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The monolithic cruise liner, Spirit of Kirkpatrick, occupied nine-hundred feet of Palma’s dockland, its gargantuan bulk floating majestically in Majorcan waters. Its multiple decks rose towards the azure sky and portholes lined its red-painted hull like a thousand staring eyes.
It was Jack’s first time aboard a cruise liner, but he wasn’t looking forward to it. Most people would have been excited to spend a week on a four-star passenger ship, hugging the Mediterranean’s golden coastline, but not him. For Jack, relaxation—and the very idea of enjoyment—was an ability of which he’d lost the use of long ago. The only reason he was there was because he had to be—the decision made for him.
An over-tanned holiday rep approached, her aging skin leathery and loose. “Good afternoon,” she said with a Spanish accent. “I hope you all are ready for your holiday. Are you very excited?”
The group of holidaymakers cheered.
Jack rolled his eyes, anxious to get things over with—to get away from the enthusiastic families with leaky-nosed children, and the fondling lovers glancing at him while wondering what a middle-aged man was doing there alone. He was wondering the same thing. Once aboard, his plan was to find the quietest part of the ship and spend his entire week there reading novels and drinking whisky. The other thing he intended to do was sleep—or at least try to. Rest wasn’t something that came easily anymore.
“If you’d all just like to come this way.”
The leather-skinned holiday rep ushered everyone into a cramped vestibule containing a flight of narrow steps. The steps led up to an enclosed gangway that ran alongside the ship. Jack saw a row of tables with more olive-skinned holiday reps sitting behind them.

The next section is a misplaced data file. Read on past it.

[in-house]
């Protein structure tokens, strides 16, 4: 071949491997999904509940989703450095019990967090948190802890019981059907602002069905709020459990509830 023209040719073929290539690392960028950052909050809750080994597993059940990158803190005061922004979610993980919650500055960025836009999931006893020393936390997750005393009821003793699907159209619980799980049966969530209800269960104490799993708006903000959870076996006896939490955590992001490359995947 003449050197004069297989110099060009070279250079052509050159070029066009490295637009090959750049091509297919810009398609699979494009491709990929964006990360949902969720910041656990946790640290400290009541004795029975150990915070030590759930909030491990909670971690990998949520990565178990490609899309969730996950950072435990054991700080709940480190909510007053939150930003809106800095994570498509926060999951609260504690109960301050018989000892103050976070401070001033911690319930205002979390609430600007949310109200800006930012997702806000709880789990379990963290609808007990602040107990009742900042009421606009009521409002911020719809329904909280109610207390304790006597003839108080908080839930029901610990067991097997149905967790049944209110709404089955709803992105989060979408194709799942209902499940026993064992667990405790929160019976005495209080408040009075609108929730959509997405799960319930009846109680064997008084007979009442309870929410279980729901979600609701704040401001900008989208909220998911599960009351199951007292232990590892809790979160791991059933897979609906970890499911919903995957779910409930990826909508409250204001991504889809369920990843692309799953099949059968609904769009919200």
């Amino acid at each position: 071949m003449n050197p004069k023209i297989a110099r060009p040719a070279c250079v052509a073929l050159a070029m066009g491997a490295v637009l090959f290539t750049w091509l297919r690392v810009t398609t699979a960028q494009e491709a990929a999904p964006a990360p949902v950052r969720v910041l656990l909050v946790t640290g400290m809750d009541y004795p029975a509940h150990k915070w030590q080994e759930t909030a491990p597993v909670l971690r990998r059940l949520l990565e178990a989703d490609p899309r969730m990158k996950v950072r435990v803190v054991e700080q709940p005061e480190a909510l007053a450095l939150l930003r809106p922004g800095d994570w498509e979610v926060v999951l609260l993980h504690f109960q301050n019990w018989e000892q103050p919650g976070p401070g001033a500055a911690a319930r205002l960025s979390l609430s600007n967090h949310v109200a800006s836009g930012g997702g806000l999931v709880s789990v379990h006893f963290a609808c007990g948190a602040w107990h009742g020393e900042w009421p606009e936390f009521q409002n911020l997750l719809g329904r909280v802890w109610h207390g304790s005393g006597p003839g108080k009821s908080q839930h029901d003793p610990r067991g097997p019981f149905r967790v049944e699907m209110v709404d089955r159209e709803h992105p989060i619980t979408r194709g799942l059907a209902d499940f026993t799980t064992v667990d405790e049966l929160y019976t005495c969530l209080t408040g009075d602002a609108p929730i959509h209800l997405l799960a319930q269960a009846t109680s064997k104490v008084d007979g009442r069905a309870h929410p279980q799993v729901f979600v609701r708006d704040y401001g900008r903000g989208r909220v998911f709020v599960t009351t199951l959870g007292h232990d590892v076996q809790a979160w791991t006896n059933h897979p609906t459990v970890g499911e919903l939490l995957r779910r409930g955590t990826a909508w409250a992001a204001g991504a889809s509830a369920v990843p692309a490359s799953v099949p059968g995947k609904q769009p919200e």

The passengers formed an orderly line and waited for instructions. A cheap-suited gentleman came to greet them, a sycophantic smile slapped across his smug, moisturised face. “Hello, everybody,” he said. “Welcome to the Spirit of Kirkpatrick. My name is James and I’m a member of the customer service team. If you could all get your boarding passes ready, you will find a passenger number at the top. Can all passengers with a number beginning 02 or 03 follow Karen over to the far desk? Everyone else, please follow me to the near desk.”
Jack pulled out his boarding pass and checked the number: 0206606-B. The passengers split into two groups and he joined the queue leading to Karen. Bright blue rectangles the size of credit cards filled the woman’s desk.
“Can I see your boarding pass, please?” one of the reps at the table asked Jack. His sky-blue nametag read: Brad.
Jack handed over his paperwork and waited while it was examined. Satisfied, Brad plucked up a plastic card from the table and offered it to Jack. “Welcome aboard, Mr Wardsley. Someone will take you to your room once you are on board.”